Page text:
Ketamine is a medication that is used to induce loss of consciousness, or anesthesia. It can produce relaxation and relieve pain in humans and animals.
It is a class III scheduled drug and is approved for use in hospitals and other medical settings as an anesthetic.
However, it is also a commonly abused “recreational” drug, due to its hallucinogenic, tranquilizing and dissociative effects.
Controversy has arisen about using ketamine “off-label” to treat depression. Off-label uses of drugs are uses that are not approved by the the United States, (U.S.) Food and Drug Administration (FDA).
Ketamine is safe to use in controlled, medical practice, but it has abuse potential. Used outside the approved limits, its adverse mental and physical health effects can be hazardous. Prolonged use can lead to tolerance and psychological addiction.
Ketamine is most often used in veterinary medicine. In humans, it can induce and maintain general anesthesia before, during, and after surgery.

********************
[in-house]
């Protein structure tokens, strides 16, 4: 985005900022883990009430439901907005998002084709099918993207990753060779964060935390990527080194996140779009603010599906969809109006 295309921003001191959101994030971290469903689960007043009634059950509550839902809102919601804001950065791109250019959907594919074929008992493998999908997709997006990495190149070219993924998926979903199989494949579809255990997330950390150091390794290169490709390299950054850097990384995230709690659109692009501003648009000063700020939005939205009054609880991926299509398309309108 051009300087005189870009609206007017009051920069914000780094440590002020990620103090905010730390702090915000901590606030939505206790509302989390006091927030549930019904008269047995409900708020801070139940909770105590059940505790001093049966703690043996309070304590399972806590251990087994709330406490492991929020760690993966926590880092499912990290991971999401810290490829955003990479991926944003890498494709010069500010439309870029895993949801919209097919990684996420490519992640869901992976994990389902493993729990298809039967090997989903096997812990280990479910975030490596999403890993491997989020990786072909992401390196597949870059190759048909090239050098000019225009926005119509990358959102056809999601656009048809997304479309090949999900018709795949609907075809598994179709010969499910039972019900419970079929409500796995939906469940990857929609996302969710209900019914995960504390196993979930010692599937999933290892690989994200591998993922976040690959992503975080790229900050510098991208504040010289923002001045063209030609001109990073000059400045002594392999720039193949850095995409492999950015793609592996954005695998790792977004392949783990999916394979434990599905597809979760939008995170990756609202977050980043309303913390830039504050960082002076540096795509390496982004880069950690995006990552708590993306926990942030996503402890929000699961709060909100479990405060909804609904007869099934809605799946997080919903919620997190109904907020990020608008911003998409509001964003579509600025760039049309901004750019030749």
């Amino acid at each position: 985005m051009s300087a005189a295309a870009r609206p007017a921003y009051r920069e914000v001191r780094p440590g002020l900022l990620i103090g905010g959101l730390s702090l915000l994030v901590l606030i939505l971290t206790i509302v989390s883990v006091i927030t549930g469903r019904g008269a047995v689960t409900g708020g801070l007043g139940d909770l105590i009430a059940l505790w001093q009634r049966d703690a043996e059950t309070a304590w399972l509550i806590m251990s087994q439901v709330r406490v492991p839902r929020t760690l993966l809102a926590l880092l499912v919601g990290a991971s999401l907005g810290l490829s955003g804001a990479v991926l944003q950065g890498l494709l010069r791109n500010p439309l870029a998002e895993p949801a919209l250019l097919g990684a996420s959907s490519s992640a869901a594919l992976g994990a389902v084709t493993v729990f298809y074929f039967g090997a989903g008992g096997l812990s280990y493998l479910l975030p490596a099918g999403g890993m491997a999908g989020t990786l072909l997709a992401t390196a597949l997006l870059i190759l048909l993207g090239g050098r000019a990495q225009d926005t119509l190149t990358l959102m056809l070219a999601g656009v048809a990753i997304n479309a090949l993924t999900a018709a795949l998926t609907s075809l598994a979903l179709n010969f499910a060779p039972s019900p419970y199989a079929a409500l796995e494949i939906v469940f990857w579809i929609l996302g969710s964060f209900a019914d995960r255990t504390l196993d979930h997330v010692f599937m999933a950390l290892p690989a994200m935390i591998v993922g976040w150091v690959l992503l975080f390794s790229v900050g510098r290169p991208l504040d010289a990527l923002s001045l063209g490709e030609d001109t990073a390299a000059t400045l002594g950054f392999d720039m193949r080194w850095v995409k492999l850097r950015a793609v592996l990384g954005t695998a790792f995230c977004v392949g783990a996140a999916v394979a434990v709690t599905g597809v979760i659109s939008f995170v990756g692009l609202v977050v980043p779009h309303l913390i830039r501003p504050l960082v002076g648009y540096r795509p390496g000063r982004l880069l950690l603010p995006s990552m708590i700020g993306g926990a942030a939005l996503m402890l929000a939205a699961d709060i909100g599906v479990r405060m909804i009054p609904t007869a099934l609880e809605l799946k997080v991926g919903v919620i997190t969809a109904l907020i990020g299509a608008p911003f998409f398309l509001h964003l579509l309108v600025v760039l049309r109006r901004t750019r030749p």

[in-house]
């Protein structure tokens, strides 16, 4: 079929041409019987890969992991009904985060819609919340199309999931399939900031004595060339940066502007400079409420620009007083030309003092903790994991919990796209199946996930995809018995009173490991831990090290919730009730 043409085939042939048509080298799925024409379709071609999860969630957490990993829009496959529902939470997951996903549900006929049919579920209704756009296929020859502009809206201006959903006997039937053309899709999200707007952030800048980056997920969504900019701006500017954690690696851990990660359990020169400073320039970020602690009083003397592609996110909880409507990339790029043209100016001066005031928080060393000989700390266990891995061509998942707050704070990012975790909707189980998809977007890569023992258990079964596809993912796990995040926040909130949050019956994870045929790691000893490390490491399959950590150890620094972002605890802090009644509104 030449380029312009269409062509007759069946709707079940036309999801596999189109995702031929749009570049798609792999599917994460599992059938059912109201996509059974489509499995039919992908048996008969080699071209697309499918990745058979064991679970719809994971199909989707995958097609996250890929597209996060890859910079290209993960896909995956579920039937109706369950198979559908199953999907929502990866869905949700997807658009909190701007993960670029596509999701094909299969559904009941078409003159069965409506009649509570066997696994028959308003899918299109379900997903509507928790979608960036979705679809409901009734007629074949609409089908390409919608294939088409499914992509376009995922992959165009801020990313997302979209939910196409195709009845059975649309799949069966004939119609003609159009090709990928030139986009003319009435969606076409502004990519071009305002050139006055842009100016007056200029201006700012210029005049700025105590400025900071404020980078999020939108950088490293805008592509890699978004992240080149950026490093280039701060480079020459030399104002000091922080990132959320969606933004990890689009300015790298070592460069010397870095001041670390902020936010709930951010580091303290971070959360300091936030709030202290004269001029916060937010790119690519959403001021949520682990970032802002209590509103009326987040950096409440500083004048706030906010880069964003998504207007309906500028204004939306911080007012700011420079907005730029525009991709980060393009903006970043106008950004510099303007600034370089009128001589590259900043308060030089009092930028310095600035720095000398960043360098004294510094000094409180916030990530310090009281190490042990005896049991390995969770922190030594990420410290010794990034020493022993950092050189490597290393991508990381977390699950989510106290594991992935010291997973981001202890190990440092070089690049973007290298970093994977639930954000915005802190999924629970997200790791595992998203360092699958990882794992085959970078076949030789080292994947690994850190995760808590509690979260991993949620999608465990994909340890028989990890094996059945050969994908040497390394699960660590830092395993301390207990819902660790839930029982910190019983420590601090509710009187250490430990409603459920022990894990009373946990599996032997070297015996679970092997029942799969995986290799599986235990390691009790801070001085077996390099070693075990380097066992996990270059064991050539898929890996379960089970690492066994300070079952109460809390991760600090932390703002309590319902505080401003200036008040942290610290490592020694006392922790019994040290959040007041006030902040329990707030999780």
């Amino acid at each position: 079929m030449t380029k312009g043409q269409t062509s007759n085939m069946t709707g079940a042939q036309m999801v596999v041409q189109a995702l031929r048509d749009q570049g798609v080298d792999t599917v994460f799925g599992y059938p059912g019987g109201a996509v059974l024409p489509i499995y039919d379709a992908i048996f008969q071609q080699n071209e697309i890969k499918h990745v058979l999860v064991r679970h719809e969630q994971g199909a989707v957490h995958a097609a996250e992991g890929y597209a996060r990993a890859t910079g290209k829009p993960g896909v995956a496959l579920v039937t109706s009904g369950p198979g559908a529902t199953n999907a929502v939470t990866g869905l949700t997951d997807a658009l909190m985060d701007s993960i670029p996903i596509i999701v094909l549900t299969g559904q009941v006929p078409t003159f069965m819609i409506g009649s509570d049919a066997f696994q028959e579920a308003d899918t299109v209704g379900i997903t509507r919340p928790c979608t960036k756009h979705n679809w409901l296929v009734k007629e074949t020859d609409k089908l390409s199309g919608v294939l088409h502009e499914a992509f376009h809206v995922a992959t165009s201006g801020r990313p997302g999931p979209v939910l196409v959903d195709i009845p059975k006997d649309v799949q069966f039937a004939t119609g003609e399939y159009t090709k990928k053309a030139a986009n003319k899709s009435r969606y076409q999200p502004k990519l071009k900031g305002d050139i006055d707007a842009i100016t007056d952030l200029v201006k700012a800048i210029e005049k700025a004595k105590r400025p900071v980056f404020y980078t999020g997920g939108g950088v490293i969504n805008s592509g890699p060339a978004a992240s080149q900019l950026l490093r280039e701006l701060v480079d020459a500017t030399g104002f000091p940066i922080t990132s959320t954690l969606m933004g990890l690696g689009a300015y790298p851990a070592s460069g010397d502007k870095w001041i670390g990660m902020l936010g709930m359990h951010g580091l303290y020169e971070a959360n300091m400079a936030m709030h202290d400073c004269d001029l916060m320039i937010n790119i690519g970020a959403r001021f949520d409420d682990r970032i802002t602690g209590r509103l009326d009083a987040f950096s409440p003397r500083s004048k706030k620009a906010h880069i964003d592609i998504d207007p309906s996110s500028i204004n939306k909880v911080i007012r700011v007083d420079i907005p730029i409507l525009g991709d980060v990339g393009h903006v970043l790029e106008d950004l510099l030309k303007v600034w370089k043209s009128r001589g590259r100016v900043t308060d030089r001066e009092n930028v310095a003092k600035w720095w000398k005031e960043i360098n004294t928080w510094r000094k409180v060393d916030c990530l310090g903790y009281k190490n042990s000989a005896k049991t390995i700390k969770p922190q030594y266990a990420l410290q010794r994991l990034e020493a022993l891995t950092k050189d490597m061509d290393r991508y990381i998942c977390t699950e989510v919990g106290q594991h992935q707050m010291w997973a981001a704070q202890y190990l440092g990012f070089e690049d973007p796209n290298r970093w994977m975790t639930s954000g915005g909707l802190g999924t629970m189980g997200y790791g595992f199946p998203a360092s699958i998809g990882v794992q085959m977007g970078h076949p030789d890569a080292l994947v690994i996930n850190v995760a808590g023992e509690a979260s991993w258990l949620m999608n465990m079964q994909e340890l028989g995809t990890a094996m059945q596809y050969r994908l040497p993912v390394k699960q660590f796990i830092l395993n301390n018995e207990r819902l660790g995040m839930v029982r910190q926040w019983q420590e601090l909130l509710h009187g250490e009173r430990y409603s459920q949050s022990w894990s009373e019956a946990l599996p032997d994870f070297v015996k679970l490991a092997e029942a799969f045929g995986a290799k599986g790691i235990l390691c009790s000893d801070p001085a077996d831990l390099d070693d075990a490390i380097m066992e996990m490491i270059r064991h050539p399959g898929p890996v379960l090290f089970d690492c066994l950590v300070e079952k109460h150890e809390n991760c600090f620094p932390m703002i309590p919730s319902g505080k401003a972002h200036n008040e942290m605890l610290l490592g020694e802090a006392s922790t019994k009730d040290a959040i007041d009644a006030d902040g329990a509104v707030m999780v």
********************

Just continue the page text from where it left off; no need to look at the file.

For medical purposes, ketamine is either injected into a muscle or given through an intravenous (IV) line.
It is considered safe as an anesthetic, because it does not reduce blood pressure or lower the breathing rate.
The fact that it does not need an electricity supply, oxygen, or highly trained staff makes it a suitable optionTrusted Source in less wealthy countries and in disaster zones.
In human medical practice, it is used in procedures such as:
- cardiac catheterization
- skin grafts
- orthopedic procedures
- diagnostic procedures on the eye, ear, nose, and throat
- minor surgical interventions, such as dental extractions
It has been used in a hospital setting to control seizures in patients with status epilepticus (SE), a type of epilepsy that can lead to brain damage and death. However, researchers point out that ketamine is normally used for this purpose after 5 to 6 other options have proven ineffective.
It is also an analgesic, and, in lower doses, it can relieve pain.
Researchers are looking into other possible medical uses of ketamine, particularly in the areas of treatment-resistant depression, suicide prevention, and substance use disorders. However, this use is controversial.